Compare any two graphics cards:
GeForce 8400 GS 512MB vs GeForce GT 430 (OEM)
IntroThe GeForce 8400 GS 512MB has a GPU clock speed of 650 MHz, and the 512 MB of DDR2 memory runs at 400 MHz through a 64-bit bus. It also features 16 SPUs, 8 Texture Address Units, and 4 Raster Operation Units.
Compare all that to the GeForce GT 430 (OEM), which features a clock speed of 700 MHz and a GDDR3 memory frequency of 900 MHz. It also uses a 128-bit bus, and makes use of a 40 nm design. It is comprised of 96 SPUs, 16 Texture Address Units, and 4 Raster Operation Units.
(No game benchmarks for this combination yet.)
Power Usage and Theoretical Benchmarks
Power Consumption (Max TDP)
In theory, the GeForce GT 430 (OEM) will be 350% faster than the GeForce 8400 GS 512MB overall, due to its higher data rate. (explain)
Texel RateThe GeForce GT 430 (OEM) should be much (about 115%) better at texture filtering than the GeForce 8400 GS 512MB. (explain)
Pixel RateThe GeForce GT 430 (OEM) will be a little bit (approximately 8%) faster with regards to FSAA than the GeForce 8400 GS 512MB, and should be capable of handling higher resolutions more effectively. (explain)
Please note that the above 'benchmarks' are all just theoretical - the results were calculated based on the card's specifications, and real-world performance may (and probably will) vary at least a bit.
Please note that the price comparisons are based on search keywords - sometimes it might show cards with very similar names that are not exactly the same as the one chosen in the comparison. We do try to filter out the wrong results as best we can, though.
Memory Bandwidth: Bandwidth is the maximum amount of data (measured in MB per second) that can be transported across the external memory interface within a second. The number is worked out by multiplying the interface width by its memory speed. If it uses DDR memory, the result should be multiplied by 2 again. If it uses DDR5, multiply by ANOTHER 2x. The better the memory bandwidth, the faster the card will be in general. It especially helps with anti-aliasing, High Dynamic Range and high resolutions.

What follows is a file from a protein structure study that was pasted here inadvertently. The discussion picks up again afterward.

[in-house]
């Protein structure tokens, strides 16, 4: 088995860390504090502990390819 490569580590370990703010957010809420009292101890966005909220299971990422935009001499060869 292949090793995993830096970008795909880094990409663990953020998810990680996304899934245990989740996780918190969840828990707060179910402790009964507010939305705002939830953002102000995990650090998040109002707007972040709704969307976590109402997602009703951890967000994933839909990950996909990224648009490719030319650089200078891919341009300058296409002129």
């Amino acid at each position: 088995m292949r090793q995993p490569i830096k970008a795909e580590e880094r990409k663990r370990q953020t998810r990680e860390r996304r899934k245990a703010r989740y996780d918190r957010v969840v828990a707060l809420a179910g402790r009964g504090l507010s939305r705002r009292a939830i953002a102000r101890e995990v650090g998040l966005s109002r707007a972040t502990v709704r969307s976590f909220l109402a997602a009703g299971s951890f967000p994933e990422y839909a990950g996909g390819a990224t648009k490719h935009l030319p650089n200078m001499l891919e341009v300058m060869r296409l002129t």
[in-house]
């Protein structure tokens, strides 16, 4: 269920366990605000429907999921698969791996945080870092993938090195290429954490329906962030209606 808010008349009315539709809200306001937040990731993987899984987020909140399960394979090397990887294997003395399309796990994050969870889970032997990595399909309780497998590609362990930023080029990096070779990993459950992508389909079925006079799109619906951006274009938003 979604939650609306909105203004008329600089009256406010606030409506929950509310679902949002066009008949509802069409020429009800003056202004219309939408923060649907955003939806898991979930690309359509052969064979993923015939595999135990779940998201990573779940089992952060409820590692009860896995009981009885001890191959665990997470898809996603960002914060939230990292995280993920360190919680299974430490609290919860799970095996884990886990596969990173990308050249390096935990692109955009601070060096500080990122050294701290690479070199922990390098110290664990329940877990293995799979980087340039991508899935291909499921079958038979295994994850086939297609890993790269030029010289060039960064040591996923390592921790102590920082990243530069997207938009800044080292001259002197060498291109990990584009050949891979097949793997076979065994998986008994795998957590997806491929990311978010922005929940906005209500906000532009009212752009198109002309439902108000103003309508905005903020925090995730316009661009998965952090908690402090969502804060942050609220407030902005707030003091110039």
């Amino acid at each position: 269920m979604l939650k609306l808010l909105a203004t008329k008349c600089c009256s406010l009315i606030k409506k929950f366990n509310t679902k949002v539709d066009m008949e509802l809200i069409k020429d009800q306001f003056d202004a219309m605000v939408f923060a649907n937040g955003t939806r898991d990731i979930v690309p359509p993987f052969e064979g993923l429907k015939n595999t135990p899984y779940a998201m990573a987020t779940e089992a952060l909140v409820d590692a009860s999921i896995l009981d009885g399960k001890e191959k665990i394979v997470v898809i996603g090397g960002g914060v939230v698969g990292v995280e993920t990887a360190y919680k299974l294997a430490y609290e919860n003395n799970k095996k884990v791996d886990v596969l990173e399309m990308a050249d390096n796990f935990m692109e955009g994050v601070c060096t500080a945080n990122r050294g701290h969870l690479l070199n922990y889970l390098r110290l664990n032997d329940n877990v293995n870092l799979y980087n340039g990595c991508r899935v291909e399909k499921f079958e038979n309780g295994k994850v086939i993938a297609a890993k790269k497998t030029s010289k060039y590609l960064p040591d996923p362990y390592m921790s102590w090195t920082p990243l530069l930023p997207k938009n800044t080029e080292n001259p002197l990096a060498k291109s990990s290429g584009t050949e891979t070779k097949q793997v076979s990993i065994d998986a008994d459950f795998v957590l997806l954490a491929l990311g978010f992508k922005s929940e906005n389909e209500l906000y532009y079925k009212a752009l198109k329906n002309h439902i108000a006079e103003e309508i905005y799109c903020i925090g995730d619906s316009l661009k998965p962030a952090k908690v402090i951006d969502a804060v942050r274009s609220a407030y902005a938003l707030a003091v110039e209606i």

Texel Rate: Texel rate is the maximum number of texture map elements (texels) that can be applied in one second. This is calculated by multiplying the total amount of texture units by the core clock speed of the chip. The higher this number, the better the card will be at texture filtering (anisotropic filtering - AF). It is measured in millions of texels in one second.
Pixel Rate: Pixel rate is the most pixels that the graphics chip could possibly record to the local memory in one second - measured in millions of pixels per second. The figure is calculated by multiplying the amount of ROPs by the the card's clock speed. ROPs (Raster Operations Pipelines - aka Render Output Units) are responsible for drawing the pixels (image) on the screen. The actual pixel rate also depends on many other factors, especially the memory bandwidth of the card - the lower the memory bandwidth is, the lower the ability to reach the maximum fill rate.